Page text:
Trudeau’s gov­ern­ment on the wrong track with this one

Journal Pioneer - - EDITORIAL - Rus­sell Wanger­sky Rus­sell Wanger­sky’s col­umn ap­pears in 39 SaltWire news­pa­pers and web­sites in At­lantic Canada. He can be reached at rus­sell.wanger­sky@thetele­ — Twit­ter: @wanger­sky.

Years ago, when I was first work­ing in jour­nal­ism, one of my ed­i­tors im­pressed on me the need for al­ways ask­ing the “what if?” ques­tions.

What if you’re mis­read­ing the pa­per trail? What if the in­ter­view sub­ject that an­chors your en­tire piece has an axe to grind and is ac­tu­ally ly­ing? What can come out of the blue and side­swipe the en­tire story? Is there ac­tu­ally a com­pletely dif­fer­ent ex­pla­na­tion than the one you’re work­ing with? (The ed­i­tor ac­tu­ally called the process “ask­ing the GO Train ques­tion,” be­cause while plan­ning the struc­ture of a ma­jor story and re-lis­ten­ing to an in­ter­view on head­phones, he was al­most hit by an On­tario com­muter train.)

It’s an im­por­tant test, be­cause no one is free of bias, and there’s plenty of bad in­ten­tions in the world. Shin­ing knights are few, and grey ar­eas abound. Per­haps, right now, the Trudeau gov­ern­ment should be ask­ing a few “what if?” ques­tions of its own about a quiet change it’s mak­ing in the fed­eral bud­get, one that would al­low com­pa­nies to avoid crim­i­nal con­vic­tions through a process known as “de­ferred pros­e­cu­tion agree­ments.”

Essen­tially, cor­po­rate crime could be dealt with by a com­pany agree­ing to pay a fine and ad­dress the crim­i­nal con­duct, so that con­vic­tions would never be regis­tered against the of­fender.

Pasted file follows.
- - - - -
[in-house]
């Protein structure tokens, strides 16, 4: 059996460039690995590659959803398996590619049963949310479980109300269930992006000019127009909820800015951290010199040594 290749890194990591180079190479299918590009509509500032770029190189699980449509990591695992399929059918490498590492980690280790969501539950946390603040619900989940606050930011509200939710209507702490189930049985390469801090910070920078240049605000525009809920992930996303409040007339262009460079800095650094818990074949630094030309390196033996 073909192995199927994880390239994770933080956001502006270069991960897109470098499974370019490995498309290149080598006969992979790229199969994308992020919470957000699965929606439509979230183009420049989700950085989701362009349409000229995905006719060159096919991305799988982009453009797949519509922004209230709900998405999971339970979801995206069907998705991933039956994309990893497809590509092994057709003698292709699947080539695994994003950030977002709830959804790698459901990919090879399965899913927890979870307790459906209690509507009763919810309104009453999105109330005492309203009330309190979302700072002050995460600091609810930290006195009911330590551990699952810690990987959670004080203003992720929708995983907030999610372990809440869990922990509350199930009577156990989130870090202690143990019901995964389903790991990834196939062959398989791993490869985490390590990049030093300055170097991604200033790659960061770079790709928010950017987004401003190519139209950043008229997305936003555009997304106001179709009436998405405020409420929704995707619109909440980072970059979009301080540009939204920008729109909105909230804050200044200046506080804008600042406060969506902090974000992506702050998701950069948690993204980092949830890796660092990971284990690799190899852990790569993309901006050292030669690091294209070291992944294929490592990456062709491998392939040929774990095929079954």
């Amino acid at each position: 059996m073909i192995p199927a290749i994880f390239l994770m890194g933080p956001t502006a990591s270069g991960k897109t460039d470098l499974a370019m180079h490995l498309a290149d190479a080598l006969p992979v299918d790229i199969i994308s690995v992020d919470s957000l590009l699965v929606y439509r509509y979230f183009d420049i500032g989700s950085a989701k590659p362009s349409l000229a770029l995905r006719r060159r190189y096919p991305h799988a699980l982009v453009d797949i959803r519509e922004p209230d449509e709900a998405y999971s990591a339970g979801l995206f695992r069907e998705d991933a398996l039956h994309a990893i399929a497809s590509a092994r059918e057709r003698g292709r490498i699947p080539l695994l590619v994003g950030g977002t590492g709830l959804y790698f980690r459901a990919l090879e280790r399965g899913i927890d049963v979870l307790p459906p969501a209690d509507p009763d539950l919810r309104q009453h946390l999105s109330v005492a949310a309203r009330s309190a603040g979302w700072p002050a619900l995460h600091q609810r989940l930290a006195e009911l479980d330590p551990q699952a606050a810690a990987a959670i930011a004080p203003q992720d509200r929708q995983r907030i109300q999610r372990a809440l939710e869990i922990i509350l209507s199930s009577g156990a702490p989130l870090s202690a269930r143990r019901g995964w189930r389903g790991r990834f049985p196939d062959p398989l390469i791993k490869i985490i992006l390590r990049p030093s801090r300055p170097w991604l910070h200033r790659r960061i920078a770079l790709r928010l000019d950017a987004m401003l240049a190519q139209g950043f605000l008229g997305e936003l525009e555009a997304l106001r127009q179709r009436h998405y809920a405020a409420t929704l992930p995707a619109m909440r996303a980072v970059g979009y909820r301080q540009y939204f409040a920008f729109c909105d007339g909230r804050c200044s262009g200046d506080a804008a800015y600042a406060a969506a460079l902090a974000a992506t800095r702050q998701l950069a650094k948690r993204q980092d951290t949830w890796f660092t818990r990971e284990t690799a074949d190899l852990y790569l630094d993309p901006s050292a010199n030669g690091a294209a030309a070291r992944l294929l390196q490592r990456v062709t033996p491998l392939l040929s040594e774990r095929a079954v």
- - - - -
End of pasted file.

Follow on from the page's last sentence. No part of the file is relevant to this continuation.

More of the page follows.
It’s bad enough that, in Cana­dian com­mer­cial law, com­pa­nies are treated as “per­sons,” right down to hav­ing rights that nor­mally would only ex­tend to liv­ing, breath­ing peo­ple. Hav­ing a sep­a­rate stan­dard in crim­i­nal law — the abil­ity to buy their way out of prison with fines and prom­ises of im­prove­ments — may make sense if your goal is to speed up the ju­di­cial process and to find novel ways to ad­dress in­ter­nal com­pany issues. But if you can’t see how eas­ily such a regime could be abused to help a gov­ern­ment’s cor­po­rate friends, then you are be­ing wil­fully blind.

If the rules were fol­lowed to a T, avoid­ing crim­i­nal charges would al­low a firm to con­tinue bid­ding on gov­ern­ment con­tracts, even if it had been caught in acts like in­sider trad­ing, mu­nic­i­pal cor­rup­tion or fraud.

Why? Be­cause the crim­i­nal charge against it would be stayed if the com­pany lived up to its side of the agree­ment: “The or­der stays the pro­ceed­ings against the or­ga­ni­za­tion for any of­fence to which the agree­ment ap­plies, the pro­ceed­ings are deemed never to have been com­menced and no other pro­ceed­ings may be ini­ti­ated against the or­ga­ni­za­tion for the same of­fence,” the proposed leg­is­la­tion says.

Spe­cial treat­ment in­deed. The change is tucked into the gov­ern­ment’s 582-page bud­get doc­u­ment, at Divi­sion 20, near the very end.

MPs are now ar­gu­ing that that the change is sig­nif­i­cant enough, and so di­vorced from the ac­tual bud­get, that it should be taken out of the bud­get and dealt with as sep­a­rate leg­is­la­tion — and even Lib­eral MPs are trou­bled by the clause. The Trudeau gov­ern­ment, so far, is re­fus­ing to take the clause out of the bud­get, essen­tially guar­an­tee­ing its pas­sage with­out full and care­ful de­bate. The MPs who are trou­bled by this are right to be.

Why should a corporation be al­lowed to buy a get-out-of-jail­free card? If crim­i­nal acts can be dealt with by sim­ply fes­s­ing up, cut­ting a cheque and promis­ing that you’ll do bet­ter, is there re­ally any mean­ing­ful de­ter­rence on the ta­ble? That’s just mak­ing the com­mis­sion of a crime into a busi­ness de­ci­sion, bal­anced on the scale of profit and loss, rather than right and wrong.

Re­fus­ing to take that sec­tion out of the cur­rent act so it can be re­viewed more closely?

Ei­ther ex­treme hubris, or real ig­no­rance that the GO Train could be right around the cor­ner.

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